Wednesday, April 20, 2016
Let's Talk Turkey
When I was young, seeing a turkey, a deer or a fox were rare things that mostly happened to avid hunters who spent lots of time outdoors. For those of us who didn't hunt much, we felt very fortunate to see one of these creatures. Three decades later, turkeys aren't so rare to see anymore, I have a fox that lives in the woods behind my house that I see a handful of times during a year and the deer are almost as common as house flies. Still, this is the first place I have lived where I have had a front row seat to the life cycle of the turkey.
Last year, two or three hens gave birth to about two dozen chicks and would parade them on the edge of our lawn heading west in the morning and east in the evening. We watched them grow up to be fine young jennies and jakes but as winter approached, they moved on or perhaps due to the late morning and early evening darkness, they passed unnoticed. This spring however, we have certainly gotten a show as two of the surviving jakes are now full fledged toms and have really been flaunting their stuff as they pass by.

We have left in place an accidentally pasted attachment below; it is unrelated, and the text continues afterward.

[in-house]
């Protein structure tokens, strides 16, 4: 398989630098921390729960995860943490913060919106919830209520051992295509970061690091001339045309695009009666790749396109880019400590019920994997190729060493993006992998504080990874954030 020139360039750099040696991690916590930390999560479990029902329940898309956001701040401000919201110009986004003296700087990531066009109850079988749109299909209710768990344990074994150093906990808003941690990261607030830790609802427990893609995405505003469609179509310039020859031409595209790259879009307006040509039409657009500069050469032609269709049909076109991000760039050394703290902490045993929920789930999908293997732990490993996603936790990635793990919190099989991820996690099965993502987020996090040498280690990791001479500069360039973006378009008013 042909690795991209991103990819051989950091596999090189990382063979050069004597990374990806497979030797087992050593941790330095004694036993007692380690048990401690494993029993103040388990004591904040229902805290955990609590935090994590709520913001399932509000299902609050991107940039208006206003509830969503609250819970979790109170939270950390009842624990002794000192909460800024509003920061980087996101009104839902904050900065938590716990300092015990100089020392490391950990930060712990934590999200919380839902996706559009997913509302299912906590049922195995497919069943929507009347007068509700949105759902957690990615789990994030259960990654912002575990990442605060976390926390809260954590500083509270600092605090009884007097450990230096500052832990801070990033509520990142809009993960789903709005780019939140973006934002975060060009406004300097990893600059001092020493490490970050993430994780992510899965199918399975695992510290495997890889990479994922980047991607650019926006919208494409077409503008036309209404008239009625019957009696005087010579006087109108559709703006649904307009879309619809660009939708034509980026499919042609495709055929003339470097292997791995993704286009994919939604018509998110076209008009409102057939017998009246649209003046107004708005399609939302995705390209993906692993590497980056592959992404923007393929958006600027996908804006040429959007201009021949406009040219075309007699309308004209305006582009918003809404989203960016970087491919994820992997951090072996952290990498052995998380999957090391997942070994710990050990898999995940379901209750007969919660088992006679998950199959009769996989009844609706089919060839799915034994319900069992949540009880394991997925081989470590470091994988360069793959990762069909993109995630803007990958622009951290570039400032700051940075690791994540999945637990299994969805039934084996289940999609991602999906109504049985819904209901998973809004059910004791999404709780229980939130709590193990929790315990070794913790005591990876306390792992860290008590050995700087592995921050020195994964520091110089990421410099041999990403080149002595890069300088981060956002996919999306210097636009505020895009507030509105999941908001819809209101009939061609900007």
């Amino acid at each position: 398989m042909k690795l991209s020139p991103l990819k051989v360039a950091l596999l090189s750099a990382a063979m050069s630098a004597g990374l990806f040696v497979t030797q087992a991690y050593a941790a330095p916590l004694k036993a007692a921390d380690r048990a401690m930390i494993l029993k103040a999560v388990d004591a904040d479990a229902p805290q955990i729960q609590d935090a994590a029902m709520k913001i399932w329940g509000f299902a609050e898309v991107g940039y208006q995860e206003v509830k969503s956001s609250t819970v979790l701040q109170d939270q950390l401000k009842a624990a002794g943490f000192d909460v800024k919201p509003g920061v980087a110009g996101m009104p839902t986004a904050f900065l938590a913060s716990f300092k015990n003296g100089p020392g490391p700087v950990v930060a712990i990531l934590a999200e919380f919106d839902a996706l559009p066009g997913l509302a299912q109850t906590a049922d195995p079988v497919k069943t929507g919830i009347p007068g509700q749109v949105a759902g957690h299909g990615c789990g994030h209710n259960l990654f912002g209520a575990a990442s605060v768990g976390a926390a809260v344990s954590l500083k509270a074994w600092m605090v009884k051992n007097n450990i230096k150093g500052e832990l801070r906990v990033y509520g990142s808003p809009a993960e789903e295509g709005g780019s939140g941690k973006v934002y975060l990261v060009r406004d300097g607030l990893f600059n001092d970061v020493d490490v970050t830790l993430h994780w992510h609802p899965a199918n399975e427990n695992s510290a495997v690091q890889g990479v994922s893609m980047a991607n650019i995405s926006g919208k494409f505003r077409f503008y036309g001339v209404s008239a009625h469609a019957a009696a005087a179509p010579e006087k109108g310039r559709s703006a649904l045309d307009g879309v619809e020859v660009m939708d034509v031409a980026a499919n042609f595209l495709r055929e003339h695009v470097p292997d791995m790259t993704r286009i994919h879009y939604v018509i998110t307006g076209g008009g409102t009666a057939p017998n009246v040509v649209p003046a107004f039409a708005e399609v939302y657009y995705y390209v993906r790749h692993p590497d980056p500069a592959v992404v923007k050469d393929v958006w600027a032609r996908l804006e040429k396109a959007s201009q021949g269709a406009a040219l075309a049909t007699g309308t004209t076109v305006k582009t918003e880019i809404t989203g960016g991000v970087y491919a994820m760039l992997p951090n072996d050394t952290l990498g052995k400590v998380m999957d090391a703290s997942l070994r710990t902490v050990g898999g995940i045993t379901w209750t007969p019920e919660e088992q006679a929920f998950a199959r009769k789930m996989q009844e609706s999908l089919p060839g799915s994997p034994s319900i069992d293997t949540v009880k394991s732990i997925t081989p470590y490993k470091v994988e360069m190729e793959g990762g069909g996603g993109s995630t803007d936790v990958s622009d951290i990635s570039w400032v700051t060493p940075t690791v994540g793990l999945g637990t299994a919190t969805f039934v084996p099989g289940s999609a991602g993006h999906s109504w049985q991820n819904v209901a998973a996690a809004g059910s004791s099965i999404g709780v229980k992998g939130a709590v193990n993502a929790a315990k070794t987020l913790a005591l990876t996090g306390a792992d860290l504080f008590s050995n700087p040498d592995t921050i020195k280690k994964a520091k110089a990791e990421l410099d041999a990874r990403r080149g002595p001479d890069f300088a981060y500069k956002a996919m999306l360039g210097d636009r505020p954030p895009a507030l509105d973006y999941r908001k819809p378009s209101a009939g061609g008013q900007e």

I have strived to get a great shot of them flaunting their stuff but it has proven challenging despite having two opportunities a day. They don't run a tight schedule nor do they make any noise and by the time I spot them, they are almost already across my lawn. By the time I grab the camera and get outside, it is always too late. Other times I make it outside but the toms aren't around and I have a thousand photos of the hens and really don't desire anymore. Still other times the weather is such that the pictures don't turn out or I don't want to go out. Yet other times everything aligns but I scare them away as I sneak in for the (photo) shot. The two best pictures I have in all my attempts are these slightly out of focus ones that I have taken through my dining room windows using a telephoto lens. The woven wire structure encloses a tree sprout that I planted early last fall to try to repopulate all the trees I have lost in the last four years. The same trail that the turkeys use is also used by a whole herd of deer at least twice a day and thus the only way trees can survive in that zone is if they remain fenced until they are too big to be molested by the deer. I have a friend who has permits to bow hunt deer within city limits who I may let thin out the herd behind my house a bit this coming fall. But for now, the turkeys I just love to watch and try to snap that perfect photo of a tom strutting his stuff.